• Believe, that no mayor Airlines will be going down, since all of them will be saved with your Tax $€£¥’s from your respective country. Of course the method will be LOANS with minimal guarantees, which an
      the end may be condoned by the Public Authorities.
      In regards to jumping on any aircraft, unless Private, I won’t like go to through the Airport/Airline hassle to get on any flight during this year, but will be attentive to the experiences of the traveling crowd, and a trustworthy vaccine made available.

      • @Richard Davenport: Thanks for the link – I have already read about convalescent plasma therapy. Its very interesting and potentially viable however I don’t see it replacing anti-viral therapy. 1)Not enough of plasma available. 2)Potentially cost-prohibitive.

      • While it may be an option, safer?

        Vaccine process alone is more straight forward with far less contact and mechanism let alone moving it around and all the associated risks (blood pulled out requiring and IV, plasma process done, ship, insert (IV required) etc.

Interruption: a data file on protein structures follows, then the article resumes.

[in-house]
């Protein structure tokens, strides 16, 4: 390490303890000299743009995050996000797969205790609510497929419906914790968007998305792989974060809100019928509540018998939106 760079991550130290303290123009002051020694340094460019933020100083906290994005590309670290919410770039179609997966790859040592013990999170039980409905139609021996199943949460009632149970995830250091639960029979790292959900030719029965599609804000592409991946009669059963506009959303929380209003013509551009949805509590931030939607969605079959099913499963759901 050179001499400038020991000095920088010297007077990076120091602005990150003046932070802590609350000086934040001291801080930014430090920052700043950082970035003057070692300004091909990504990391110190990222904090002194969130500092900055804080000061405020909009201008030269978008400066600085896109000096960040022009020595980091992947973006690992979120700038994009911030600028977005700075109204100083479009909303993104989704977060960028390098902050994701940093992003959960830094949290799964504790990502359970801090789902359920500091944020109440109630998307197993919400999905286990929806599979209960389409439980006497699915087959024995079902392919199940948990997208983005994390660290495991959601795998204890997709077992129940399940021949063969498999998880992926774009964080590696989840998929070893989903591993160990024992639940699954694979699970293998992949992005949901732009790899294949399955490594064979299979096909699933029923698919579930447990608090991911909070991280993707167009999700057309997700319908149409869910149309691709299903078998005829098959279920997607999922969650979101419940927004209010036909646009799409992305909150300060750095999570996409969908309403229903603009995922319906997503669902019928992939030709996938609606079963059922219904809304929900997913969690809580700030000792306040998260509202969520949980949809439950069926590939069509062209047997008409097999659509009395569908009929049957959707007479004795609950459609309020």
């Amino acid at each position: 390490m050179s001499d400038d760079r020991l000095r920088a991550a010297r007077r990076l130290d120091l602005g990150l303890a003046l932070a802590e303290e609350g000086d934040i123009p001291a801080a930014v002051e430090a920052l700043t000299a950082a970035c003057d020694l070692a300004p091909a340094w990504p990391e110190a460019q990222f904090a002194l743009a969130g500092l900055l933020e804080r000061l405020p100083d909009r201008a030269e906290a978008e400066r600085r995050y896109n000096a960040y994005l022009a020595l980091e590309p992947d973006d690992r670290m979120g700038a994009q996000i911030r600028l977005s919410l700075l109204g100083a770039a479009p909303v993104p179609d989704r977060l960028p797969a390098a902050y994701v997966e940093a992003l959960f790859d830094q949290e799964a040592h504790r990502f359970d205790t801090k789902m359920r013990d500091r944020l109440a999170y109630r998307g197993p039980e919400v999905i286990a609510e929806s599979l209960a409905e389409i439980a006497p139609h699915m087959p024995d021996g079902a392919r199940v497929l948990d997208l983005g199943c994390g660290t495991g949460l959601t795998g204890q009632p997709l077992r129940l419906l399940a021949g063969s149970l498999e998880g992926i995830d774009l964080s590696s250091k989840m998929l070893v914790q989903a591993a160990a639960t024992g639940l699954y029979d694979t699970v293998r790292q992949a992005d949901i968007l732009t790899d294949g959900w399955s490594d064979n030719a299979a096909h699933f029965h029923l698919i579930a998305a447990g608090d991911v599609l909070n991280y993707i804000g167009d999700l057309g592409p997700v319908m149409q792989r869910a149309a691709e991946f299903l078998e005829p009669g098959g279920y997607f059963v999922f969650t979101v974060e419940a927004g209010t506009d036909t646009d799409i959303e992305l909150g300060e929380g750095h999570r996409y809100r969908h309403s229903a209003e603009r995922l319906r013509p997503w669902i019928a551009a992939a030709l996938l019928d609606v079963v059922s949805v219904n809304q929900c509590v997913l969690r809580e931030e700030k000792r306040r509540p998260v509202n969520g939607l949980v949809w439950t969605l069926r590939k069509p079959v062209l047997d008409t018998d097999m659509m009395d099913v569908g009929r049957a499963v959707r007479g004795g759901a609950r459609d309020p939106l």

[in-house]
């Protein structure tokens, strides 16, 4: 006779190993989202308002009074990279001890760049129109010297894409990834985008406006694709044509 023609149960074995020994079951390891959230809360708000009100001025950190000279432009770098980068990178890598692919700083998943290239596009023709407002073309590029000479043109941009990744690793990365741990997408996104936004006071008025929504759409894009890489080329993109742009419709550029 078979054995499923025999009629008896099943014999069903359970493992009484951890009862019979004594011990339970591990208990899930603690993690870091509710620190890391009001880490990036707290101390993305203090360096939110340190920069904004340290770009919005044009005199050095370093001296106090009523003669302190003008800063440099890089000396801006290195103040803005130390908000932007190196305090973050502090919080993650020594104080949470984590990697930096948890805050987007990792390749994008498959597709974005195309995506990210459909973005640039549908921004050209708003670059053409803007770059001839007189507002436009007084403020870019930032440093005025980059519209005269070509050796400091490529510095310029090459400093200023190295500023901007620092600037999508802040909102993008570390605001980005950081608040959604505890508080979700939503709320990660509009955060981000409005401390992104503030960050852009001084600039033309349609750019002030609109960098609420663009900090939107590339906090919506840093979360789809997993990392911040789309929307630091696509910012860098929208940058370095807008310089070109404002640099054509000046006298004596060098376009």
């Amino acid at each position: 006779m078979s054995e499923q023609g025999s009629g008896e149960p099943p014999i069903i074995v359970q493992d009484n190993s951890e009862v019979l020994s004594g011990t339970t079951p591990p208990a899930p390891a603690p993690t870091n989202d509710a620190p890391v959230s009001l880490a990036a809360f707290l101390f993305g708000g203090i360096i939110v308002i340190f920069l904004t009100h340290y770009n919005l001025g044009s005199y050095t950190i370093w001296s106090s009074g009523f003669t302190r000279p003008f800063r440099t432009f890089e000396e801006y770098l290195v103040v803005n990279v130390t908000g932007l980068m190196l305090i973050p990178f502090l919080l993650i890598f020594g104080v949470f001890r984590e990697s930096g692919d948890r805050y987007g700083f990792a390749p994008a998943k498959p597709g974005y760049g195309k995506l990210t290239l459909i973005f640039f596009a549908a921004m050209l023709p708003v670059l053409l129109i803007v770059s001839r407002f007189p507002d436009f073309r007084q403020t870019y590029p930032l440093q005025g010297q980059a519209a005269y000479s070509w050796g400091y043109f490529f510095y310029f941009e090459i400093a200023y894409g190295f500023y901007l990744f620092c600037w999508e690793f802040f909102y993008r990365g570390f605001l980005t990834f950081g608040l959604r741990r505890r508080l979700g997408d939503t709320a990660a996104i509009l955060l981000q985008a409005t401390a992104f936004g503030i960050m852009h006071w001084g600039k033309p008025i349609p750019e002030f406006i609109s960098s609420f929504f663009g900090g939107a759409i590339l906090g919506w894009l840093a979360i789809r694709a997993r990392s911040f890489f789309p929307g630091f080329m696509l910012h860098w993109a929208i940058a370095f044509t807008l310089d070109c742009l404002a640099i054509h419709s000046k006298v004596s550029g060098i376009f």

No reason to think we can’t do a safe vaccine. Billions have had it done for all sorts of disease.

        • So why don’t we have vaccines for HIV, Ebola, malaria etc? People seem to think vaccine development = and just as importantly, manufacture is predictably quick and easy. It isn’t!

          • Impact of Hollywood movies and simplistic business school mentality. In the 1995 outbreak movie, a cure is pulled from a specimen almost instantaneously, everyone gets injections the same day… The reality is that we are dealing with the virus family with the largest RNA genome and any therapy has no entry-to-market guarantee as f.e. launching a new business class seat product.